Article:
The Pension Benefit Guaranty Corporation (PBGC) is issuing guidance to assist multiemployer pension plans that request PBGC review of alternative plan rules for satisfying employer withdrawal liability.
The guidance explains PBGC’s review process, the information needed, and factors PBGC considers in reviewing plan proposals.
An employer that withdraws from an underfunded multiemployer plan is responsible for a share of the plan’s unfunded benefit obligations and generally pays withdrawal liability over a period of years. Employer withdrawal liability payments help to compensate plans for the loss of future contributions from the withdrawn employer. Alternative withdrawal liability payment rules differ from the standard statutory payment terms.
Alternative payment rules can help troubled multiemployer plans by incentivizing employers to remain in the plan, particularly those employers that might not be able to pay their withdrawal liability. For example, some proposals include incentives for employers to remain in the plan by providing discounted withdrawal liability that is conditioned on continued employer participation for a specified period of years.
In a media call, PBGC Director Tom Reeder said numerous plans have asked the agency for insight on whether an alternative withdrawal liability payment plan would work in their situation. “The guidance today provides the factors that are helpful in considering alternative proposals,” he said.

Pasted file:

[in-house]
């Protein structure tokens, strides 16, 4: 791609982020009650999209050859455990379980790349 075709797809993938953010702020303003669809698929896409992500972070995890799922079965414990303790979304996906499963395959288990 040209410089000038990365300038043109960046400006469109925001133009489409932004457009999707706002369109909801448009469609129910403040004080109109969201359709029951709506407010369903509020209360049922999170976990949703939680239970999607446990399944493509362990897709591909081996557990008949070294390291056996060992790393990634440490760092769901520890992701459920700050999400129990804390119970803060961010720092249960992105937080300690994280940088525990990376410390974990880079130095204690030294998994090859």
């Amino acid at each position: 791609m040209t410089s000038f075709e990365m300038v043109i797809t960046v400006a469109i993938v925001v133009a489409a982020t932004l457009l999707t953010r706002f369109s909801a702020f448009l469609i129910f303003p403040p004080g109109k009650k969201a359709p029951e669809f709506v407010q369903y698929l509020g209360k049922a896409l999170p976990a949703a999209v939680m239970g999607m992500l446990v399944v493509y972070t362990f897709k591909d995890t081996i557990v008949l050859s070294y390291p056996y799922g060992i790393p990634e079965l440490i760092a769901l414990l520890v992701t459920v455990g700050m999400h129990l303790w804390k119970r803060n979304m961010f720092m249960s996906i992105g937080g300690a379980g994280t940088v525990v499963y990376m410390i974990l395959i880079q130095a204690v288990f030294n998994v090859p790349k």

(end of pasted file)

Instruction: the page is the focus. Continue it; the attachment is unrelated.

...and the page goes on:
Reeder noted that the agency does not have to approve alternative payment plans. Plans, on their own, can negotiate alternatives with plan trustees, but he said very few will do that without PBGC approval. He likens it to the Internal Revenue Service (IRS) determination letter program; plan sponsors don’t have to get a determination letter, but it is advisable to do so. “The PBGC will offer a significant amount of due diligence to requests for approval of alternative payment methods,” Reeder told the media.
The PBGC stressed that the new guidance is only related to alternative ways to satisfy withdrawal liability, not alternative ways to calculate withdrawal liability. The PBGC noted that has issued a request for information (RFI) to inform the agency about issues arising from arrangements between employers and multiemployer plans involving an alternative “two-pool” withdrawal liability method. It has no plans to issue guidance about that soon.
“If an alternative rule will keep multiemployer plan members that cannot afford the withdrawal liability in the plan, making contributions, it will increase the solvency of the plan and extend participant benefits for a longer time,” the agency said.
Reeder added that because of the number of plans in critical and declining status, the agency asked, “How do we make these plans last longer?” The alternative rules are geared at keeping members from leaving multiemployer plans early. If an employer can save on withdrawal liability by staying in the plan, Reeder said many will do so.
“We will be a constantly evaluating the process. We’ll be looking at ways to make it better and how to keep members in plans,” Reeder said. “No one would say alternative withdrawal liabilities will completely solve the problem, but any extended life of a multiemployer plan is good, and can ensure that participants are provided benefits higher than PBGC guarantees. And the agency itself benefits from delaying plan insolvency.”
The guidance will be published in the Federal Register on Wednesday, April 4. Text of the guidance is here.
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